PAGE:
The heavy rain didn’t stop some of the who’s who in music and pop culture from celebrating The Notorious B.I.G.’s 50th birthday at the 2nd Annual B.I.G. Dinner Gala at New York City’s Guastavino on Friday night (May 20).
Hosted by Lil Kim in conjunction with The Alyi V Experience and Culture Creative, the star-studded event celebrated the legacy of the late King of New York with friends like Sway Calloway, Smiff-N-Wesson, Fat Joe, and of course, Junior M.A.F.I.A., hitting the red carpet and sharing personal stories about their relationship with the late rapper. DJ Enuff, Biggie’s DJ, spun on the 1s and 2s during the gala.
When we asked about Big’s influence on pop culture 25 years after his death, journalist and MSNBC host Ari Melber told VIBE, “I think people who inspire will things into being. That’s why Hip-Hop is such an ambitious culture, and people misunderstand that. People ask ‘Why do they [rappers] talk about money, why do they talk about brands?’ Well, if you’re in a place where you’ve never been allowed to have anything, where your marginalization, economically, politically, and otherwise, is baselined, and getting something in itself is breaking a barrier.” He then referenced Biggie’s “Juicy,” where the Brooklyn MC dedicated his debut album to the “teachers who told me I’d never amount to nothing.”
“If you come from a place where your teacher is not trying to tear you down, you might not relate to that,” he added. “And that’s great for people who are in those schools! But we got a lot of people in American schools that felt like he did.”
Ceaser Emanuel of VH1’s Black Ink Crew also discussed Big’s long-lasting impact in New York City. “Big would have been an influence on the whole New York,” he exclusively told VIBE. “He set a bar that we still live by. That we still try to, how can I say, move past, but you ain’t gonna forget a person who laid that type of foundation.”
The night started with journalist and radio personality Sway Calloway remembering his relationship with B.I.G. and introducing the official MCs of the night, Lil Kim and Lil Cease. “The first time I met Big was in the Bay Area,” Calloway recalled about his friendship with Big. In the early ’90s, Calloway started a promotion company called Streetwise which helped record labels expand their reach outside the New York City market. “When B.I.G. first came to the Bay area, we cradled your father, we protected your father, we fed your father a lot of food, CJ,” Calloway jokingly said during the Gala dinner. “And we took him all over Oakland, California… I took him to my grandmother’s house off of High Street. Big came to my grandmother’s house. At this time, he was just coming up… He was one of the most humble, successful people I’ve ever met.”
Lil Kim (in her first of two outfit changes during the night) and Lil Cease thank everyone for coming out and acknowledging Faith Evans and Lil Wayne, who couldn’t make it despite their efforts. “One thing about Lil Kim, she gonna ride for some B.I.G.,” she told the crowd as she remembered her mentor. Kim also thanked journalist and event planner Alyi V for planning the party with such a tight turnaround. The event, sponsored by Pepsi and Lexus, also gave attendees a sneak peek of Lexus’ #LexusxFrankWhite ad starring Lil Cease and CJ Wallace.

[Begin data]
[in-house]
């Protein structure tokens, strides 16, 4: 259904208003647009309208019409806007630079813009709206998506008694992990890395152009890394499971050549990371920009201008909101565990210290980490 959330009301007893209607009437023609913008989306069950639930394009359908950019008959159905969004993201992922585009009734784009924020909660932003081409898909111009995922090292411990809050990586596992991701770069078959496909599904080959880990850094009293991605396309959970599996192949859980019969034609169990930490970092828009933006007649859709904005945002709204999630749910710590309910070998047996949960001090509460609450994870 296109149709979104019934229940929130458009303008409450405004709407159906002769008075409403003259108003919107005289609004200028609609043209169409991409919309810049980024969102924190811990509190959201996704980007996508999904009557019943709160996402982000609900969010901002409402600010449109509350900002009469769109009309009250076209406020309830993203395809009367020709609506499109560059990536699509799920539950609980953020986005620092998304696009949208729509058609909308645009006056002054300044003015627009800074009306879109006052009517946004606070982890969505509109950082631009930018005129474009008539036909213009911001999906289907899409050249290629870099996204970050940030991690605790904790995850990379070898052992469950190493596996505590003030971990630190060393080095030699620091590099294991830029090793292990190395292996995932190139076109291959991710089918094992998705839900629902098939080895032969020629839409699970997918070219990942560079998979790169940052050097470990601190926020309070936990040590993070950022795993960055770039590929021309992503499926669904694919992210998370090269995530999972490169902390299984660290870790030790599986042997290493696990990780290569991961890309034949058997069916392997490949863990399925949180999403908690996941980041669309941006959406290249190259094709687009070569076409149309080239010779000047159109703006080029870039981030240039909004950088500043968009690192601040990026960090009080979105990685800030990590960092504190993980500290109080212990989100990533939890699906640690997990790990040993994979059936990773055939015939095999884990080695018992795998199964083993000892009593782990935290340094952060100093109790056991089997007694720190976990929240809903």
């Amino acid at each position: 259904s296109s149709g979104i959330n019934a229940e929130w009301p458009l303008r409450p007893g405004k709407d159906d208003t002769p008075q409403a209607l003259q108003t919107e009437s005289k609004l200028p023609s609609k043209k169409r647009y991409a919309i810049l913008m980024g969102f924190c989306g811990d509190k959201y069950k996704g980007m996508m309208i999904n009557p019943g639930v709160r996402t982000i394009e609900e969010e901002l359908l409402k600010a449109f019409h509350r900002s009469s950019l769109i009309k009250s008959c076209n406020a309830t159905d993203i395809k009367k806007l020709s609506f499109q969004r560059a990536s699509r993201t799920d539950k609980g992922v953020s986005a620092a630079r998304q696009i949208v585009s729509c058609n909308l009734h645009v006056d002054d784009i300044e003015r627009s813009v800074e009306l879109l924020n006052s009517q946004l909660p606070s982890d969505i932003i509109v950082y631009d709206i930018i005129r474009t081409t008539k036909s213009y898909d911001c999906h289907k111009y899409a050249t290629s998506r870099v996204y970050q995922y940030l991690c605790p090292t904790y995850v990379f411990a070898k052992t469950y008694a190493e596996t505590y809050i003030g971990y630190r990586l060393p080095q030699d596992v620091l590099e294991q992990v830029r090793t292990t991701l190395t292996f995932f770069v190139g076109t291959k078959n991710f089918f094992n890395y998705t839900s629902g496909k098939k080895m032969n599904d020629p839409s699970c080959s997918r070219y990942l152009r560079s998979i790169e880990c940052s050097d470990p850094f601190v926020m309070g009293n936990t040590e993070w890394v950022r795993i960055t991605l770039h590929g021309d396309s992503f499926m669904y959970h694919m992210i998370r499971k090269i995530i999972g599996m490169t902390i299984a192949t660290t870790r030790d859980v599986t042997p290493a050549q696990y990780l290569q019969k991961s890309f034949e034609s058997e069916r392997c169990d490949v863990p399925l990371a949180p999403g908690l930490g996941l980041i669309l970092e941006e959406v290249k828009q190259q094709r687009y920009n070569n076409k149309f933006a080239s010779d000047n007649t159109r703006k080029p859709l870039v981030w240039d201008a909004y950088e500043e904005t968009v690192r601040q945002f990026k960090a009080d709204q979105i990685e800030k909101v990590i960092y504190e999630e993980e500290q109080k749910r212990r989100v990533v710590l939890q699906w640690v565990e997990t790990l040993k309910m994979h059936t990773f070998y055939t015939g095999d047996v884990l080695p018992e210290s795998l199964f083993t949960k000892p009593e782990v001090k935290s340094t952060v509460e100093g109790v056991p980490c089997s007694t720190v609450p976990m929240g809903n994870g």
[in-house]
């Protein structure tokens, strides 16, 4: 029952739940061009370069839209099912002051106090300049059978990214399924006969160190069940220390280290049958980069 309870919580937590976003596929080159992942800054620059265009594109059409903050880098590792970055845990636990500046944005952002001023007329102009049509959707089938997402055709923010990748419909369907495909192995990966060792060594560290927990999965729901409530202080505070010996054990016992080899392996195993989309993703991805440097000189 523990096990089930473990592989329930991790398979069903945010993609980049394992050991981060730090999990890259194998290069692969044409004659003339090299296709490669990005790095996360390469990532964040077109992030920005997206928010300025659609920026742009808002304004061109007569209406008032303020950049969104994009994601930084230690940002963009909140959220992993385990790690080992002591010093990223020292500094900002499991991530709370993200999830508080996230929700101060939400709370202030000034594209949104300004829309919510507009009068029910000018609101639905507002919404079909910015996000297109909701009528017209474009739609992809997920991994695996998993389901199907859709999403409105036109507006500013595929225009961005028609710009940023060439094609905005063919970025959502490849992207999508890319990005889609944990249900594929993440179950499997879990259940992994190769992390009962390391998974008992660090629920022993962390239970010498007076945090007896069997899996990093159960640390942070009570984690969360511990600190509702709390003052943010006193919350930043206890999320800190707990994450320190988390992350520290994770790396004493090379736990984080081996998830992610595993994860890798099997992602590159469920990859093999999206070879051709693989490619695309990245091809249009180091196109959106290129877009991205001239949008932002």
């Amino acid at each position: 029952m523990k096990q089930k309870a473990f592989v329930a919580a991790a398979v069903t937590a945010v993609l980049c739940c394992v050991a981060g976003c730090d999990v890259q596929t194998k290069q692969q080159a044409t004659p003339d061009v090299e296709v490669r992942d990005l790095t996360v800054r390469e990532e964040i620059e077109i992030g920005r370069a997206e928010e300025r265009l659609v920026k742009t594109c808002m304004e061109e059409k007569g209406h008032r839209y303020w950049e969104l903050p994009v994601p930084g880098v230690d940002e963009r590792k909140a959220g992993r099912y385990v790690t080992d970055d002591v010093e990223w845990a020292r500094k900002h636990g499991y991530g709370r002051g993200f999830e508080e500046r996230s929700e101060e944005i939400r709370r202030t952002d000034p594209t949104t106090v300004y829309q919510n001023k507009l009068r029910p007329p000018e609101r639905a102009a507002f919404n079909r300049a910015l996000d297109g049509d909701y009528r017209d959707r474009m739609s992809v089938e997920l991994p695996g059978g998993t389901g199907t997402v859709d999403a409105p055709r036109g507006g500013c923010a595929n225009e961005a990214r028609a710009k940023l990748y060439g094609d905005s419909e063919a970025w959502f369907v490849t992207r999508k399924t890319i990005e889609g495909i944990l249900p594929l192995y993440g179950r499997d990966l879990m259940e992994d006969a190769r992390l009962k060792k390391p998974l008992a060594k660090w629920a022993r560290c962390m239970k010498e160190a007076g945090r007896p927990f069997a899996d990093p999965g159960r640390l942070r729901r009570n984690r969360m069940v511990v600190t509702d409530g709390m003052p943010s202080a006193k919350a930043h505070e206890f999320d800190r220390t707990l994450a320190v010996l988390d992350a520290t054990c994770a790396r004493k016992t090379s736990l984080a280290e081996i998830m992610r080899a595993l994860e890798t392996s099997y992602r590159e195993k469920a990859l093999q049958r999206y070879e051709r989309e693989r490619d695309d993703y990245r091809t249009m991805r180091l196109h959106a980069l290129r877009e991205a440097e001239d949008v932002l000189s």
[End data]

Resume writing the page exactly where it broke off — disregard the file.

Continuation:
Then the musical portion of the night kicked off with a performance of Total’s “Can’t You See” from The Frank White Experience, a Notorious B.I.G. tribute band. Fat Joe performed “Big Poppa” along with Lil Cease.
“I probably listened to ‘Big Poppa’ 75 times in the last 48 hours to prepare for this,” Joe said after the performance. Cease kept the crowd’s energy high throughout the night thanks to his dancing, performing, and jokes (“I love you like a bag of weed, brother,” he jokingly told Sway after being introduced.) Mobb Deep’s surviving member and Biggie’s birthday twin, Havoc, performed “Last Days” and the remix of “Quiet Storm” with Lil Kim.
Throughout the night, Cease, Kim, The Frank White Experience and various loved ones of Big’s gathered on stage to perform classics like “All About The Benjamins,” “Hypnotized,” and more.
With it being Biggie’s 50th birthday and 25 years since the MC’s death, the night was described as bittersweet by many, including his son CJ Wallace, who was just five months old at the time of his father’s passing.
While the focus of the night was celebrating the 50th birthday of the late Frank White, the gala also had another theme, which was uplifting and pouring love into Big’s living legacy, his children, CJ and T’yanna Wallace. They were the king and queen of the evening as everyone that touched the stage and walked passed their table showed love, respect, and admiration for the entrepreneurs. T’yanna, Big’s firstborn, is running a highly successful boutique named Notoriouss Clothing. While CJ, founder of Frank White Co and Think BIG, is using his platform to advocate for equitable cannabis legalization, criminal justice reform, and economic reinvestment into communities most harmed by the “war on drugs.”
The family brought in Biggie’s birthday with Wallace performing his father’s iconic hit “One More Chance,” while a cake topped with a crown graced the stage. After midnight, everyone sang “Happy Birthday” and continued partying until 3 am, thanks to the afterparty at Brooklyn Chophouse’s newest location in Time Square, which is owned by music exec. Robert “Don Pooh” Cummins, who actually got his nickname from Biggie.
When we asked CJ what he wanted the history books to say about his father, he told VIBE, “He was an incredible creative that people use to study all types of individuals, not just people in the music industry. He was a different kind of individual. So I really think people can study his mind, the way thought… I’m still trying to understand the decisions that he made. There are so many books that can be written about this man. It’s crazy.”